Latin America Advisor

A Daily Publication of The Dialogue

What Did Brazil’s President Achieve on His Foreign Trips?

Among the officials with whom Brazilian President Jair Bolsonaro met on his recent trip to the Middle East was Saudi King Salman Bin Abdulaziz Al Saud. // Photo: Brazilian Government.

Over the past weeks, Brazilian President Jair Bolsonaro made foreign trips to China and to the Middle East, where he visited the United Arab Emirates, Qatar and Saudi Arabia. In China, Bolsonaro secured a government promise for more agricultural and industrial imports to China from Brazil. In the Middle East, Bolsonaro met with heads of state and business groups in Doha and Riyadh. What did Bolsonaro, who at home has criticized Chinese involvement in his country and espoused a “Brazil First” policy, accomplish on the trips? How will China and the Gulf states benefit from their relationship with Brazil? To what extent will Bolsonaro’s engagement with China affect Brazil’s warming relations with the United States?

 

Welber Barral, senior consultant at BMJ Consultores Associados and former Brazilian foreign trade secretary: “The Brazilian government is promoting an ambitious program of privatization and concessions, and the Chinese are potential investors. Bolsonaro’s criticisms regarding China during the electoral campaign were appeased by the pragmatic conclusion that Chinese investments are necessary to modernize Brazil’s infrastructure. China also has a strategic interest in investing in Latin America’s largest economy, while securing access to minerals and grains. China is Brazil’s main trading partner. Brazil provides iron ore and soybeans for the growing Chinese market, while Brazil imports industrial goods from China. The Arab countries are also important clients of Brazilian foodstuffs (curiously, Brazil is the world’s largest exporter of Halal food). Also, large investments (especially from the UAE) have been floating to Brazil in recent years in real estate, infrastructure and mining. Brazil has historically adopted a neutral position over the clashes among world powers. Its economic interests…”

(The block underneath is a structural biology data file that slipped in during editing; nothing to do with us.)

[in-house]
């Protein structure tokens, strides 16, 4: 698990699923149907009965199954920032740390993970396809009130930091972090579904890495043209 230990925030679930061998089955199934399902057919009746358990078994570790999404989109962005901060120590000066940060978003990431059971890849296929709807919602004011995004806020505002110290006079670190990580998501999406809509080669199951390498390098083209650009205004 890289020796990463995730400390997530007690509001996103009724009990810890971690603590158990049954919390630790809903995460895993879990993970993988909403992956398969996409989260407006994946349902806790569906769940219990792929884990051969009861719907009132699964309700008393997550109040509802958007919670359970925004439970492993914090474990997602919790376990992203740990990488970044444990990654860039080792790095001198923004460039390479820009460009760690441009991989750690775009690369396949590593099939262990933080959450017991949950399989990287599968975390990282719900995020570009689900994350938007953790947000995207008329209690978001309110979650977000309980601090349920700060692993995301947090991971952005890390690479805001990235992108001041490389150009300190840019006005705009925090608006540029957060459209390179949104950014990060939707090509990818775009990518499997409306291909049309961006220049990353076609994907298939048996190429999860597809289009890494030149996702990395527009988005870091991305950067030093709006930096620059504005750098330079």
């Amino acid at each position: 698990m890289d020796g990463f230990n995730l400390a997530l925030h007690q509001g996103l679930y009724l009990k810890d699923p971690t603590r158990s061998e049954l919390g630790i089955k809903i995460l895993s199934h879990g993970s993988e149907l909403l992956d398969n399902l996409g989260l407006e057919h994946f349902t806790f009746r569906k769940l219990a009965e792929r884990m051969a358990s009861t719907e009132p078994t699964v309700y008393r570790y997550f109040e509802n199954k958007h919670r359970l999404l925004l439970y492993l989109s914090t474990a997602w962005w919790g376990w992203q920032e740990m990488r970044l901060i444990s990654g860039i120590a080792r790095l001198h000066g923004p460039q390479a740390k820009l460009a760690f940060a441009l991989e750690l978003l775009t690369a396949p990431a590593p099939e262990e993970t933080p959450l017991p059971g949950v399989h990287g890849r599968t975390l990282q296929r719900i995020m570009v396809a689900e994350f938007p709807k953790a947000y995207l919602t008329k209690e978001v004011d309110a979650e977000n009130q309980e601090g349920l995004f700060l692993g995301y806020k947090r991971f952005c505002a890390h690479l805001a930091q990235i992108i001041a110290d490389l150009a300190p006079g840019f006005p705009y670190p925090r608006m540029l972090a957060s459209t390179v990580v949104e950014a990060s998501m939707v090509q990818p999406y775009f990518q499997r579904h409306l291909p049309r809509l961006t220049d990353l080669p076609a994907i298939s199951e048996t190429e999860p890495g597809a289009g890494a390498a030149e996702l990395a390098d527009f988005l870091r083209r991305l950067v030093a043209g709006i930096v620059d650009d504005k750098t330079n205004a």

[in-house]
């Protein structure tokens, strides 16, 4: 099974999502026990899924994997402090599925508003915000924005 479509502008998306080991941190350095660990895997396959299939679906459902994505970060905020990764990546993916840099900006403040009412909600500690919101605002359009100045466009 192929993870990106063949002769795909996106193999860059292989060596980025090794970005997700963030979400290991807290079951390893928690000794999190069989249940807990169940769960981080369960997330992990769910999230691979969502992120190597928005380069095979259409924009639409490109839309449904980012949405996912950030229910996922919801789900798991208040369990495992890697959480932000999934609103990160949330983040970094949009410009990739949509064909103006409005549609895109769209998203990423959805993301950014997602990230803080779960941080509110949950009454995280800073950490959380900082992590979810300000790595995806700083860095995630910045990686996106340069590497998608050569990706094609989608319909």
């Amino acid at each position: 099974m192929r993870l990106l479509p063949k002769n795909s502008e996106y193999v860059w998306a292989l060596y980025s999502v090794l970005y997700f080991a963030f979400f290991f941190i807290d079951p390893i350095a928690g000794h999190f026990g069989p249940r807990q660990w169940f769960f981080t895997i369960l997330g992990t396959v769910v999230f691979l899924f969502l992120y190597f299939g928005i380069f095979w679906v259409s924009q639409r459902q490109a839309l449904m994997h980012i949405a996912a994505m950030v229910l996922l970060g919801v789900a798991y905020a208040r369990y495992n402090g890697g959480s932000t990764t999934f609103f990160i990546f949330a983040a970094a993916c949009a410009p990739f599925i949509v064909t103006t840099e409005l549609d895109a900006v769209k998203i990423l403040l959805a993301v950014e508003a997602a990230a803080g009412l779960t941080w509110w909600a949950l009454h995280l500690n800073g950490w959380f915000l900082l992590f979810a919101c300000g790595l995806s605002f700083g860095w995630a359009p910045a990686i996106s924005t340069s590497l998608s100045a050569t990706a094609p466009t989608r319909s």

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The Inter-American Dialogue publishes the Latin America Advisor every business day for a distinguished membership of informed corporate leaders, scholars, and government officials invested in Latin America’s development and future. The Advisor‘s highly regarded Q&A section covers questions submitted by subscribers themselves. Commentators regularly include heads of state, business leaders, diplomats, economists, analysts, and thought leaders from around the world. Many of the world’s largest and fastest-growing companies subscribe to the Advisor. To subscribe click here or for more information, contact Erik Brand, publisher of the Advisor, at ebrand@thedialogue.org.


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Erik Brand

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Anastasia Chacón González

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